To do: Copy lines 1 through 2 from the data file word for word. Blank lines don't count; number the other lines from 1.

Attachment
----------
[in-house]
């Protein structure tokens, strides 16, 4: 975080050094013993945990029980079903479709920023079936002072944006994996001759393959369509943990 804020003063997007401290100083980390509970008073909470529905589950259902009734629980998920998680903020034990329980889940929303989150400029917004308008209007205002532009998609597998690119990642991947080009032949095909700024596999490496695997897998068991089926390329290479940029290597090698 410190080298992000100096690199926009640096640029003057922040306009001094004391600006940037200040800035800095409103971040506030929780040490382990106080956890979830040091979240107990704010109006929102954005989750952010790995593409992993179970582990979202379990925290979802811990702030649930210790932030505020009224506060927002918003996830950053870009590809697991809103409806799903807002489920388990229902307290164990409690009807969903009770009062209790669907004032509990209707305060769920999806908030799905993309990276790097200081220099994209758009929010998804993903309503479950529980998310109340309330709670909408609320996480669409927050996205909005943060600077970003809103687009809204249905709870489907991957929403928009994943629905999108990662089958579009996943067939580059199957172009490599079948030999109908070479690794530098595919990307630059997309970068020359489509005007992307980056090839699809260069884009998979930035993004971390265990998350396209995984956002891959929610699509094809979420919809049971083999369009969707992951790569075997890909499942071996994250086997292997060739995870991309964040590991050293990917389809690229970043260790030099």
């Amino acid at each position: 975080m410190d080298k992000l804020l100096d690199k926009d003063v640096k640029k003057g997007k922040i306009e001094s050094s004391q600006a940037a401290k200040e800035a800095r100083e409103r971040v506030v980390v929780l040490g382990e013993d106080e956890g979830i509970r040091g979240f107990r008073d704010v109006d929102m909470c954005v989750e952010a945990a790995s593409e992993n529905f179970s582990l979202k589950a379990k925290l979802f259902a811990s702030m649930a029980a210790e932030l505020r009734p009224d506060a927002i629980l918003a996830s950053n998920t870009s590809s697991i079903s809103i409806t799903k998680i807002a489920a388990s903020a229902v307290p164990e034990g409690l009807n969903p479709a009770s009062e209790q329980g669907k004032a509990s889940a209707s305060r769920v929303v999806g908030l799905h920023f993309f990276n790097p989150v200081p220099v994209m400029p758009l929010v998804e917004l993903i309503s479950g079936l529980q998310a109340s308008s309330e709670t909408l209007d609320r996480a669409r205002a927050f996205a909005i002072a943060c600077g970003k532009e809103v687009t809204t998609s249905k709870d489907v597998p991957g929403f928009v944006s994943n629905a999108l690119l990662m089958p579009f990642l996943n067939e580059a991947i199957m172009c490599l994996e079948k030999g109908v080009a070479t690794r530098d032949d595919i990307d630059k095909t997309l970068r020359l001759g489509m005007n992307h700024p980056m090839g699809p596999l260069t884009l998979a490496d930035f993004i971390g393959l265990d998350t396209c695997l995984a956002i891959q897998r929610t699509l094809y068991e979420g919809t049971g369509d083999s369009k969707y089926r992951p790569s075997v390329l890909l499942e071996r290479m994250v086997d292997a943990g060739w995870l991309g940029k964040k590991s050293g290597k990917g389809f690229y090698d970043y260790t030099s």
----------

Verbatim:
[in-house]
């Protein structure tokens, strides 16, 4: 975080050094013993945990029980079903479709920023079936002072944006994996001759393959369509943990 804020003063997007401290100083980390509970008073909470529905589950259902009734629980998920998680903020034990329980889940929303989150400029917004308008209007205002532009998609597998690119990642991947080009032949095909700024596999490496695997897998068991089926390329290479940029290597090698 410190080298992000100096690199926009640096640029003057922040306009001094004391600006940037200040800035800095409103971040506030929780040490382990106080956890979830040091979240107990704010109006929102954005989750952010790995593409992993179970582990979202379990925290979802811990702030649930210790932030505020009224506060927002918003996830950053870009590809697991809103409806799903807002489920388990229902307290164990409690009807969903009770009062209790669907004032509990209707305060769920999806908030799905993309990276790097200081220099994209758009929010998804993903309503479950529980998310109340309330709670909408609320996480669409927050996205909005943060600077970003809103687009809204249905709870489907991957929403928009994943629905999108990662089958579009996943067939580059199957172009490599079948030999109908070479690794530098595919990307630059997309970068020359489509005007992307980056090839699809260069884009998979930035993004971390265990998350396209995984956002891959929610699509094809979420919809049971083999369009969707992951790569075997890909499942071996994250086997292997060739995870991309964040590991050293990917389809690229970043260790030099």